The Irish High Court has confirmed that parties seeking to raise jurisdictional points under the Brussels Regulation must do so clearly and at the earliest available opportunity or risk losing their entitlement to argue the points. 

In Transportstyrelsen v Ryanair,1  the Swedish Transport Agency sought to recover from Ryanair certain security charges introduced in compliance with an EC Regulation.  Proceedings were issued in 2009. Ryanair entered an appearance, filed affidavit evidence, consented to the matter being sent to plenary hearing, sought and obtained an order for further and better particulars and filed a counterclaim.  It did all of this without challenging the jurisdiction of the Irish court.  However, in September 2011, before the matter came for trial, Ryanair applied to have the case dismissed on grounds either (i) that the Transport Agency was seeking to recover a foreign revenue or public law debt or (ii) that the proceedings should be stayed on the basis of forum non conveniens.

The application failed.  The Court held that the charges were not taxes or public law debts, because the funds raised were to be disbursed to Swedish airports to cover costs of security controls. Accordingly the rule that courts have no jurisdiction to enforce the penal, revenue or other public laws of a foreign state was not engaged.2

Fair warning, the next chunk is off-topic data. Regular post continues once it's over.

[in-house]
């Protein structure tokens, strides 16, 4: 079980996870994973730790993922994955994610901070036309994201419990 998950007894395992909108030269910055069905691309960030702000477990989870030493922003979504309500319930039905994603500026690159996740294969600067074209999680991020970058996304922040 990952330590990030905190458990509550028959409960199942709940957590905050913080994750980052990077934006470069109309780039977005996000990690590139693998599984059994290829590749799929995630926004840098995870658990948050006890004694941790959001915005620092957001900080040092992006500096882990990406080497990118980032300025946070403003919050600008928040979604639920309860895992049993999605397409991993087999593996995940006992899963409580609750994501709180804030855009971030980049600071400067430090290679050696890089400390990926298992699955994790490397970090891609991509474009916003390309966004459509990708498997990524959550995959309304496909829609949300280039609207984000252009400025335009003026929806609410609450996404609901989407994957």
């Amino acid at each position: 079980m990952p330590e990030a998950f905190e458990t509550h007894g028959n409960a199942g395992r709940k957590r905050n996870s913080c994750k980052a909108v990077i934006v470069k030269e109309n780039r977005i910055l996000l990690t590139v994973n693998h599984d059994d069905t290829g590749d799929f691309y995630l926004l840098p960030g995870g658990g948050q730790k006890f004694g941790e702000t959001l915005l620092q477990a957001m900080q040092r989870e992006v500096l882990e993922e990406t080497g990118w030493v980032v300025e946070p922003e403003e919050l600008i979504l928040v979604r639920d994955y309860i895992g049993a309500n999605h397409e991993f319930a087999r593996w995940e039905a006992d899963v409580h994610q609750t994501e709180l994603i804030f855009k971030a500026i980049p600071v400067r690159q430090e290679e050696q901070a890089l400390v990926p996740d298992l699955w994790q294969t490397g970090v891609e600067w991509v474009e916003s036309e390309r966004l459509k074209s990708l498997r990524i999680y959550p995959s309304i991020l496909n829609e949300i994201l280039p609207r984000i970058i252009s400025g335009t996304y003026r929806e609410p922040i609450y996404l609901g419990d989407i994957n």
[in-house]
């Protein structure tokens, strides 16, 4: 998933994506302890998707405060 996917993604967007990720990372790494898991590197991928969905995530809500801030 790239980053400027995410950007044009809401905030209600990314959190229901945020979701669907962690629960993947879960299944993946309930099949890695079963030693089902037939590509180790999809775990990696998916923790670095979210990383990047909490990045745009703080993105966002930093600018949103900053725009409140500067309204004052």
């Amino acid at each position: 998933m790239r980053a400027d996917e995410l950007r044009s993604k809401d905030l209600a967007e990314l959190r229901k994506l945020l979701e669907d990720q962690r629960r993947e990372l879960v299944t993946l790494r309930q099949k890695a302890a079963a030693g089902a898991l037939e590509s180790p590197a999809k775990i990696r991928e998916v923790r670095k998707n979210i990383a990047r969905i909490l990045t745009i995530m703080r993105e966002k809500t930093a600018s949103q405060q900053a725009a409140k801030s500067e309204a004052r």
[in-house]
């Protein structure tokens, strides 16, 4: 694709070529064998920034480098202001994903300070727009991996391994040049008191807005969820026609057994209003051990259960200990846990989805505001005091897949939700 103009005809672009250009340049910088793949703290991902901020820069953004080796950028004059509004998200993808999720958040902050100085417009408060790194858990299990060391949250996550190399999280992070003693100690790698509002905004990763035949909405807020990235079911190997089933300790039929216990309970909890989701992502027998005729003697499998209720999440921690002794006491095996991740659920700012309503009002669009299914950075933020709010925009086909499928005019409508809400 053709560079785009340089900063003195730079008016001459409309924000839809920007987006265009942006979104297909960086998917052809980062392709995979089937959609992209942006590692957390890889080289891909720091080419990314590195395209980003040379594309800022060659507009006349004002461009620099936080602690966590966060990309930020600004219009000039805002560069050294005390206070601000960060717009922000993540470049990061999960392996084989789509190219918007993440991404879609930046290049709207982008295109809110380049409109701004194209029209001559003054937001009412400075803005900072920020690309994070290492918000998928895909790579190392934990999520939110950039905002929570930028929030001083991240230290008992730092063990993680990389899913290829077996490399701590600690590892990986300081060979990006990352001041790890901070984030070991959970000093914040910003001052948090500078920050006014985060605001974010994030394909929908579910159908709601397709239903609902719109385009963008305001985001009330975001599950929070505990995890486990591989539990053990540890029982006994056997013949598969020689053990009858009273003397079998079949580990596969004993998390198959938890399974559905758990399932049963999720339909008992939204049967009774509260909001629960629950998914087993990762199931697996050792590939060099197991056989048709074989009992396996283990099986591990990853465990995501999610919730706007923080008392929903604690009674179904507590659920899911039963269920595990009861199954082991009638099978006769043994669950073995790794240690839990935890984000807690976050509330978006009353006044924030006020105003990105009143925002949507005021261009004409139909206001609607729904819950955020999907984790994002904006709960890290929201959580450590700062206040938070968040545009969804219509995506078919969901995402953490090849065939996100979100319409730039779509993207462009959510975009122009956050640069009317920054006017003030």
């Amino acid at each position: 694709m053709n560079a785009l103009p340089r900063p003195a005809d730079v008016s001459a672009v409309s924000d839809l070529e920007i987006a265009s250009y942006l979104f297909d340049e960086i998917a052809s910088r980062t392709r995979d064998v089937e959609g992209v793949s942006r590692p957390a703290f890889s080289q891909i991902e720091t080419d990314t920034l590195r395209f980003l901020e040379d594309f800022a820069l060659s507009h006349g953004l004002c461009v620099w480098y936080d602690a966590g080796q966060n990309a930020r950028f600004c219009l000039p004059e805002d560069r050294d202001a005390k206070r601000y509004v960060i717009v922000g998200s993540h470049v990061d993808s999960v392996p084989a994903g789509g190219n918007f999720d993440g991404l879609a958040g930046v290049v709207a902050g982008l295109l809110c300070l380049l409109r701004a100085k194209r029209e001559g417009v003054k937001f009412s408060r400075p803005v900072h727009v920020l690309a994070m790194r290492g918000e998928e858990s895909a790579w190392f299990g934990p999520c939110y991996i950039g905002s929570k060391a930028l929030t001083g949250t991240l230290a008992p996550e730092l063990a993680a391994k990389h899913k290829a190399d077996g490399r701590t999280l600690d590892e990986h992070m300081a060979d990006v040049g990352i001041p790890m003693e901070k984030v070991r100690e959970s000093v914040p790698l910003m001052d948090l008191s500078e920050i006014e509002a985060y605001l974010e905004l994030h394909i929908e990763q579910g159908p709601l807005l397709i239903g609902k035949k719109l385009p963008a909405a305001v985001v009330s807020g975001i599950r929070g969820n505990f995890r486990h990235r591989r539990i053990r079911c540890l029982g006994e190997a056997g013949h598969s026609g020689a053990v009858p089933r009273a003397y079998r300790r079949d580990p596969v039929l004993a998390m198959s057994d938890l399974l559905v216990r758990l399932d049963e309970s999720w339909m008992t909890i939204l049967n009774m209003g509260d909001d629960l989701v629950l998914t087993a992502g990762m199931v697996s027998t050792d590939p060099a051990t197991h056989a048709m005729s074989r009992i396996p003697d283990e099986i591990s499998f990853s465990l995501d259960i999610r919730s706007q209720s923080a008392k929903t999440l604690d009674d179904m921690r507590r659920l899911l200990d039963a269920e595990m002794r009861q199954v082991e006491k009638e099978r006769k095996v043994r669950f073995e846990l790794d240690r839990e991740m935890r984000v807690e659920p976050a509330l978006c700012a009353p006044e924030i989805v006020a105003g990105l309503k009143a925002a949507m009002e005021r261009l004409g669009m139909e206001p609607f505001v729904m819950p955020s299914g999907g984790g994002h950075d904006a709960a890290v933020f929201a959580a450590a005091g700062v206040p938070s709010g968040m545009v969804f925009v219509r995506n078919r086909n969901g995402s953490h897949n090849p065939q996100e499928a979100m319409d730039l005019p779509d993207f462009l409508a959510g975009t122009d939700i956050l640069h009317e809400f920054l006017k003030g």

So far, so unremarkable.  The real interest in the case lies in what the judge had to say in relation to the timing of jurisdiction arguments:

  • First, the plaintiff sought to rely on the Brussels Regulation.3  The judge relied on authority that the plaintiff could only do so if it had relied on the Regulation at the outset of the matter in its initial pleadings4.  For that reason, he decided the case not on the basis of the Regulation but on Irish conflicts of law principles.  
  • Secondly, Ryanair sought to argue that the steps it took in the proceedings (including the entry of an unconditional appearance) could not confer jurisdiction on the Irish court if it did not, as a matter of law, have such jurisdiction in the first place. That argument failed: Ryanair’s procedural conduct was consistent with a waiver of objection to jurisdiction; it had “engaged with and accepted the jurisdiction”; and was thereby precluded from objecting to jurisdiction.
  • Thirdly, in rejecting Ryanair’s forum non conveniens argument, the judge was plainly swayed by the fact that the proceedings were at an advanced stage and the case was ready for trial.

These three points point to a single conclusion.  Any party, whether plaintiff or defendant, should raise a jurisdiction argument at the earliest available opportunity.  Failure to do so may close off potential avenues of argument, no matter what the merits or the formal position under the Regulation or the common law. 

There remains a procedural difficulty for defendants.  As Ryanair pointed out, the Irish court rules make no mention of entering an appearance solely to contest jurisdiction, and the relevant High Court form provides no opportunity for a defendant to challenge jurisdiction.  Until these shortcomings are addressed in revised rules, defendants should rely on the guidance of the Irish Supreme Court in Campbell5  and make clear their objection to jurisdiction by a letter or a notice of motion accompanying the appearance.